The Wolf House : The Most Inventive & Imaginative Animation of the 21st Century
If ever ‘Brothers Quay’, ‘David Lynch‘ and ‘Guy Maddin‘ decide to make an animation film, certainly it would look like ‘The Wolf House.’ The surrealism, eeriness & meticulous sound design in the films of Lynch and Guy Maddin’s eccentricity and sad spirit of lost films are finely woven on with the Lewis Carrol’s ‘Alice in
Wonderland trouble-land (Colonia Dignidad)’ that results in the disturbing phantasmagoric narrative that pushes the boundary of conventional cinema. It is not only the most inventive & imaginative animated film of the century but it re-writes the narrative grammar for animation based on ‘Manichaeism subjectivity’ that often alternates between beautiful and grotesque, horror and hope.
The entire space including the characters develops from paints, papier mâché, sculpture and paintings that undergo metamorphosis to reshape itself as if the objects have gained consciousness, and fall apart – like a cellular being coming alive in a house embodying Kafka, soon to disintegrate and extinct as if it never existed. A debut feature film from the duo of Chilean filmmakers Joaquín Cociña and Cristóbal León, The Wolf House [La Casa Lobo] is a dense and mysterious psychological drama that stitches the real-life ‘Colonia Dignidad’ terrorising inhuman acts with fables like ‘The Three Little Pigs’, ‘Red Riding Hood’ and ‘Snow White’. The strong political connotation is subtly chipped in the plot after the flashy German propaganda prologue.
It tells an allegorical story of María, a girl, fond of playing with animals instead of working in the farm, is sentenced to a punishment of not speaking to anyone for hundred days. She runs away to seek refuge in a house from people of the community and a wolf hot on her heels. The abandoned place doomed for decay becomes hideout place for her where she finds three pigs. Maria raises them as her children. The house comes alive – tables fold on itself, followed by floor swallowing it; candles start flickering; chairs start dancing; paintings come alive; the room falls onto itself and turns into a flat sheet. Maria breaks like broken glass, falls apart in the horror of the voice, and gradually ruined surrounding swallow her; but she grows out of the 2D figure on the wall into a living and breathing figure.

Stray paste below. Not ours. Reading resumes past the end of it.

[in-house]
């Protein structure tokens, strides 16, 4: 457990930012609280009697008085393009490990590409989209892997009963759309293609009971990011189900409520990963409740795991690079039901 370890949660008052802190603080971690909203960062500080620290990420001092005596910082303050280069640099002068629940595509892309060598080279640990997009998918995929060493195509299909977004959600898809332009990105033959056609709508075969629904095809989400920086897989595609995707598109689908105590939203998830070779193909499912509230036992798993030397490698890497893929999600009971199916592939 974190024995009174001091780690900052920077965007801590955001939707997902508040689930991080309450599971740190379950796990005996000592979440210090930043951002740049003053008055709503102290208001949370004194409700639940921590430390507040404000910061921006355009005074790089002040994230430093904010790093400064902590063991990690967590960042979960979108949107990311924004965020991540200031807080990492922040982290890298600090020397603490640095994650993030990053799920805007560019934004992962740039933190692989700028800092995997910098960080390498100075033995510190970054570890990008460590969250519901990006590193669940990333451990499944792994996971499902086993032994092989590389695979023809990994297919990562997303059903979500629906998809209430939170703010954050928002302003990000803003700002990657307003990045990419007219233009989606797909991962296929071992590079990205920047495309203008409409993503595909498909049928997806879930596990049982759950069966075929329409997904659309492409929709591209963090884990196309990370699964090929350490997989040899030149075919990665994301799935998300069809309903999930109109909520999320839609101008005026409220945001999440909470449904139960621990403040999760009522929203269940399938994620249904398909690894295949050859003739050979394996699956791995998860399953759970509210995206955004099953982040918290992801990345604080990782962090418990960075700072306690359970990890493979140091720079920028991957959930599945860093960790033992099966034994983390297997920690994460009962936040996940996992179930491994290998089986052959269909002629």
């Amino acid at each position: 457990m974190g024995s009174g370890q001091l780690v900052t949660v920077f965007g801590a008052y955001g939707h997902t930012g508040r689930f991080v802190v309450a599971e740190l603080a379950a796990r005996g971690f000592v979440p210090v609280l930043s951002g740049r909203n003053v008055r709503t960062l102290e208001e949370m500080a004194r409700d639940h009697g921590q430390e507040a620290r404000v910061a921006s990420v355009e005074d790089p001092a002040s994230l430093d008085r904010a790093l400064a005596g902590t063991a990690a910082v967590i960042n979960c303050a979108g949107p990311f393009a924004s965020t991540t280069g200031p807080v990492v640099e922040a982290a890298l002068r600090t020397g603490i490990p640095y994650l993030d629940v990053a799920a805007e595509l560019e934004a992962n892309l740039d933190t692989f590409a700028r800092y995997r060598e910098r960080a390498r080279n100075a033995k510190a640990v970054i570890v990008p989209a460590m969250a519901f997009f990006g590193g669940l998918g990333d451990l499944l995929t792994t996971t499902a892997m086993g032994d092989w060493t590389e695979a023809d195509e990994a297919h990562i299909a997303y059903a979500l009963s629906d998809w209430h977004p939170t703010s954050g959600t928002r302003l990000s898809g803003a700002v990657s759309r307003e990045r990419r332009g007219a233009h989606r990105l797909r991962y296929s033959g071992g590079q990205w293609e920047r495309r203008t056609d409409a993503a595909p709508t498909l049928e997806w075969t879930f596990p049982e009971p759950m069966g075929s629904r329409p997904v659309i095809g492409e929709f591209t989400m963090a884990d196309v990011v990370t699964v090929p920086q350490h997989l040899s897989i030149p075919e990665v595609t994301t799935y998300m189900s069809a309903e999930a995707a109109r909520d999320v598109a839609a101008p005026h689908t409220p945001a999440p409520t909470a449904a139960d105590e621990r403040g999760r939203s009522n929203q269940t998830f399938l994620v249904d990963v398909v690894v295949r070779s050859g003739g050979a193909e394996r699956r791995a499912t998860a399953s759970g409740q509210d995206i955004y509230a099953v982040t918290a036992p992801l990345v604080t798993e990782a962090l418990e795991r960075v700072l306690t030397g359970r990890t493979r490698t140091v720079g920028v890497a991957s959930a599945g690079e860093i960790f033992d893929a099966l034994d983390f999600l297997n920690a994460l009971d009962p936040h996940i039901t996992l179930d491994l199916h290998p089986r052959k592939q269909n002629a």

At the centre of the surrealist narration lies the terrorising act of a fundamentalist Germans in the colony often called the Chileans “Schweine”, which meant pig. The film opens with a sweeping German propaganda that takes pride in their former colony and reclusiveness from the outside world, as put by the narrator, “ closed off from the temptations of the outside world.” A German cult figure, Paul Schafer, who fled his country to escape charges of paedophilia is often heard calling Maria to come out from the hiding. It signifies more than what meets the eyes here.
Every saccharine calling of an unknown voice in the house – which presumably belongs to Paul – coupled with the belief of Maria that she could control her surrounding for her advantage, results in the drastic displacement of space and distortion of the figure, conveying the struggle between the two extreme forces. Juxtaposing the fables with the horror of life in the colony, it is just an extension of a child asserting her independence against the cruelty outside the house. At the end, when The Colony’s official voice returns and the propaganda film’s presumed director addresses us directly, we are forcefully thrust back into the Orwellian world.